Getting your financial house in order
A financial spring-cleaning could be useful, whether you’re starting your career or nearing retirement. A best-selling guide to decluttering suggests if you don’t need it, get rid of it. Keep what’s important in easy reach. You may find decisions flow more easily when your financial information is organized.
Here are some steps to help you take control of your situation.
- Create a spending plan. See if you can figure out where your money is going. Then look at whether you might be able to reduce expenses and save more toward your retirement and other goals.
- Start a filing system for your financial records, such as tax returns and statements for your retirement accounts, investments and bank accounts. Stay organized by keeping the current year’s records handy and storing away the rest.
- Make lists of where to find your accounts, insurance policies, birth certificate, passport, and financial and legal advisers.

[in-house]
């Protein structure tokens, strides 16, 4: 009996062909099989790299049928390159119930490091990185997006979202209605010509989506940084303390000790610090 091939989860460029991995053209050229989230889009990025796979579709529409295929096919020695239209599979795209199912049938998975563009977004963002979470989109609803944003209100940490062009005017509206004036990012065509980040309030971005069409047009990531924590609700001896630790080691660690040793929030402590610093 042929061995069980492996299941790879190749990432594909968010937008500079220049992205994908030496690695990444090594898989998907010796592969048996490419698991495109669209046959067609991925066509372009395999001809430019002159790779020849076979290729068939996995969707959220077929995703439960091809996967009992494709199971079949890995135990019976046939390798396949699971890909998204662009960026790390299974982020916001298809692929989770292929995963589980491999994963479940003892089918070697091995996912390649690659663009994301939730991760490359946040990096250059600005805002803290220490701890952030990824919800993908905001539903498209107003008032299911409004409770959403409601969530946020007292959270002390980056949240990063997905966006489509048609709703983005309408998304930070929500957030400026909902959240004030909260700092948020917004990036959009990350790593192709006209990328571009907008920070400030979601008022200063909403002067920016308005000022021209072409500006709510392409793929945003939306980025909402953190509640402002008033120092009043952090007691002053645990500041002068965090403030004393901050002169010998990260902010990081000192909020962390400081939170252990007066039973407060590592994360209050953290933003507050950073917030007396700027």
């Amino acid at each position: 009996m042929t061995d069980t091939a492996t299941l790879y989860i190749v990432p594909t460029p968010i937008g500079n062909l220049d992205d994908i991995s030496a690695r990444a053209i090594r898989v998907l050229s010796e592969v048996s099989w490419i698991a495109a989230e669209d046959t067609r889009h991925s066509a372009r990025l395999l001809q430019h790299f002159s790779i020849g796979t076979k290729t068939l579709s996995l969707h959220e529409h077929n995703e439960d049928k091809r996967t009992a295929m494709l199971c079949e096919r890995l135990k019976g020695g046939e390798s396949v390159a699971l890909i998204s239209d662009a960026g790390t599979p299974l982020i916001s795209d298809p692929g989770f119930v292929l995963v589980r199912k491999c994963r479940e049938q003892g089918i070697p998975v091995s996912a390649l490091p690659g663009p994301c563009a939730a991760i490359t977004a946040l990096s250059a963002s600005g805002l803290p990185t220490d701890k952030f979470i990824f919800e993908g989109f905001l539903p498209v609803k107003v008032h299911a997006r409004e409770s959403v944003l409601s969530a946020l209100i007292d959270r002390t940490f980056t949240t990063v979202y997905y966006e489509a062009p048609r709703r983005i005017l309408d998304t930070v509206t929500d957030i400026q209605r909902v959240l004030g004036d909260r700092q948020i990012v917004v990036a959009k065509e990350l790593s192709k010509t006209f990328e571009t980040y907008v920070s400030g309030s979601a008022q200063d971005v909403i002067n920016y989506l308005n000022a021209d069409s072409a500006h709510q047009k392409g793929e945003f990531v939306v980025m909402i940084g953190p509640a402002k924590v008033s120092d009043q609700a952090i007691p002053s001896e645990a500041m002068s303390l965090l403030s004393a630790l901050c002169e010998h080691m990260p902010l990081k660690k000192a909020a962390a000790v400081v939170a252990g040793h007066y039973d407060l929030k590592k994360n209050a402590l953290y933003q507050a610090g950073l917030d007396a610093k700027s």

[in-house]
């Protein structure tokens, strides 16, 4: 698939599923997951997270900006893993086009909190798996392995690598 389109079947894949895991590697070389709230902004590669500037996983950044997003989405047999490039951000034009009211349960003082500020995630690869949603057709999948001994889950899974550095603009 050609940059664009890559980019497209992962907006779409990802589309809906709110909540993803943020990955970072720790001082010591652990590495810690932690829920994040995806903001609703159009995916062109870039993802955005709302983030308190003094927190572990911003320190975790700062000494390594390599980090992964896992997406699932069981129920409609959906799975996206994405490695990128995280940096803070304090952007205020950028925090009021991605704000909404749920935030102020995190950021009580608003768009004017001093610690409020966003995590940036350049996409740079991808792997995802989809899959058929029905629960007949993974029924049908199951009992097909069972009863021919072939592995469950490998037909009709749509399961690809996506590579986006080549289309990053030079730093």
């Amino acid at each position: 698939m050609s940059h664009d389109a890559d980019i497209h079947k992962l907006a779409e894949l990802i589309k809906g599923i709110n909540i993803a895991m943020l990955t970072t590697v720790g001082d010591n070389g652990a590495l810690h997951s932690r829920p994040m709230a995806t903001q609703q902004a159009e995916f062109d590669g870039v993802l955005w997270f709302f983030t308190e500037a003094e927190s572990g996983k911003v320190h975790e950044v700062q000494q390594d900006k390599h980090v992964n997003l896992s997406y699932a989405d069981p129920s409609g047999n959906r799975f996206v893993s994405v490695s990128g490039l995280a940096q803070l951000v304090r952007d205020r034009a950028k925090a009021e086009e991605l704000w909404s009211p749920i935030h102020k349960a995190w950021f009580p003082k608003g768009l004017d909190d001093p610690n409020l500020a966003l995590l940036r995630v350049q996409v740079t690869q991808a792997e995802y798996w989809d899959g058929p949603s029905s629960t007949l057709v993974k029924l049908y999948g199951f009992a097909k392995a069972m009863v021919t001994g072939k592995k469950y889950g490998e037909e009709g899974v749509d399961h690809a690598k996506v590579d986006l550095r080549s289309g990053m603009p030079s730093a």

- Log into your employer retirement plan account regularly and review your contribution rate and investments at least once a year.
- Check the beneficiaries for your retirement account and insurance policies. If there’s been a change, such as a marriage, divorce, birth of a child or a death, you may need to update your beneficiary information to reflect your current wishes.
- Switch to edelivery. Log into your employer retirement plan account and change your mail delivery preference from paper to electronic delivery. You’ll cut down on clutter. And you’ll access your statements and other account information quickly any time.
- Request a free copy of your credit report from the three major credit reporting agencies: Equifax, Experian and TransUnion. By law you are entitled to one free report each year. If you notice errors, request corrections right away.
- Execute a will, health care proxy and durable power of attorney documents. Develop or update your estate plan to ensure that the people who depend on you are protected and your final wishes are honored.